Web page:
[Archive Home][Date Prev][Date Next][Thread Prev][Thread Next][Date Index][Thread Index]
"Teterboro Airport now has safer runway"
- From: "Stephen Irwin" <stepheni@xxxxxxxxxxxxxxxxxxxxxx>
- Date: Fri, 20 Oct 2006 17:15:40 -0500
Friday, October 20, 2006
Teterboro Airport now has safer runway
By DAVID A. MICHAELS
The Bergen (NJ) Record
Teterboro Airport is now relying on lightweight concrete cubes to stop jets
from careening off one of its busy runways.
Dozens of concrete blocks installed over the past week on Teterboro's Runway
6 are designed to collapse under the weight of planes, slowing them down.
Side by side, the blocks form a 265-foot-long cushion at the end of the
runway near Route 46.
"Runway overruns are an issue," said Anthony R. Coscia, chairman of the Port
Authority of New York and New Jersey, which operates the airport. "Teterboro
is a location where we have an extraordinary level of sensitivity to making
changes that we think will enhance its safety."
Nearly two years ago, a jet ran off a runway at Teterboro Airport, resulting
in disastrous collisions with cars on Route 46 and a factory.
If there is another overrun at Teterboro, the result should be more like
what happened last week in Burbank, Calif. An arrestor bed at Bob Hope
Airport stopped an out-of-control jet carrying Alex Rodriguez, the New York
A change in federal law passed last year requires all commercial airports
without a 1,000-foot buffer at the end of their runways to install arrestor
beds. Airports have until 2015 to comply with the law.
The Port Authority installed the world's first arrestor bed at John F.
Kennedy International Airport in 1996. It has stopped runaway jets on three
occasions, most recently in 2005, officials said.
The agency also is installing two arrestor beds at La Guardia Airport. One
may be installed next year at a Newark Liberty International Airport runway
that borders the New Jersey Turnpike and Routes 1&9.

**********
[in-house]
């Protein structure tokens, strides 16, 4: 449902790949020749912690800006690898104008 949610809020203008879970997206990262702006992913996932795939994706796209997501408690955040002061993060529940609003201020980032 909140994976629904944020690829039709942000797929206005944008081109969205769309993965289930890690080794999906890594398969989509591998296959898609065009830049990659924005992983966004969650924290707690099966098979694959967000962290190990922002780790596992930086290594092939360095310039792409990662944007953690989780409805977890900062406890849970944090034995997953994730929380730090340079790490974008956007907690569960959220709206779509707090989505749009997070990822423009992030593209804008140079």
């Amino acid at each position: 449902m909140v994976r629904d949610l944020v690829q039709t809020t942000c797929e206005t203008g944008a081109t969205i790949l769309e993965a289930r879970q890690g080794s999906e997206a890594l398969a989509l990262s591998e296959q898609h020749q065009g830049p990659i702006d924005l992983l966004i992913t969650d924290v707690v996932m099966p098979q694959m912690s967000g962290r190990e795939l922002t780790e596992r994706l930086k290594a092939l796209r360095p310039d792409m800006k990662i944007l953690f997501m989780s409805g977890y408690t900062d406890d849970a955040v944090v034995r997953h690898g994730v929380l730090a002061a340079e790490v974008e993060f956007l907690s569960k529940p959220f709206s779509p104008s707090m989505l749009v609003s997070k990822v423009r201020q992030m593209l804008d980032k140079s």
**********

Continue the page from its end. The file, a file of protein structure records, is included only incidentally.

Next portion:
Teterboro's first arrestor bed cost $8.5 million. The Federal Aviation
Administration covered $7.5 million of the cost, but Coscia said it was
discretionary funding that the Port Authority chose to spend on Teterboro.
Although arrestor beds have been installed around the country, Port
Authority officials said the technology had only recently been adapted for
use at general-aviation airports such as Teterboro, where only jets weighing
less than 100,000 pounds can take off and land. The bed is designed to stop
planes traveling between 50 knots and 70 knots, or between 57 mph and 80
"As the comfort level [with the technology] rose, we felt an urgency to
install it as quickly as possible," Coscia said.
The Port Authority still must install a second arrestor bed at the end of a
runway that faces Moonachie Road and Redneck Avenue on the airport's south
side. It will likely cost about $11 million.
That installation is more complex, because it requires relocating a portion
of Redneck Avenue, which is too close to the end of the runway to
accommodate the bed, said William DeCota, the Port Authority's director of
aviation. Utilities and a berm that reduces jet noise also must to be moved.
"It is the top of the priority list," DeCota said.
Post your opinion on this story in the CAA General Aviation Forum
Fair Use Notice
This site contains copyrighted material the use of which has not always been specifically authorized by the copyright owner. We are making such material available in our efforts to advance understanding of political, human rights, economic, democracy and social justice issues, etc. We believe this constitutes a 'fair use' of any such copyrighted material as provided for in section 107 of the US Copyright Law. In accordance with Title 17 U.S.C. Section 107, the material on this site is distributed without profit to those who have expressed a prior interest in receiving the included information for research and educational purposes. For more information go to: http://www.law.cornell.edu/uscode/17/107.html. If you wish to use copyrighted material from this site for purposes of your own that go beyond 'fair use', you must obtain permission from the copyright owner.
If you have any queries regarding this issue, please Email us at firstname.lastname@example.org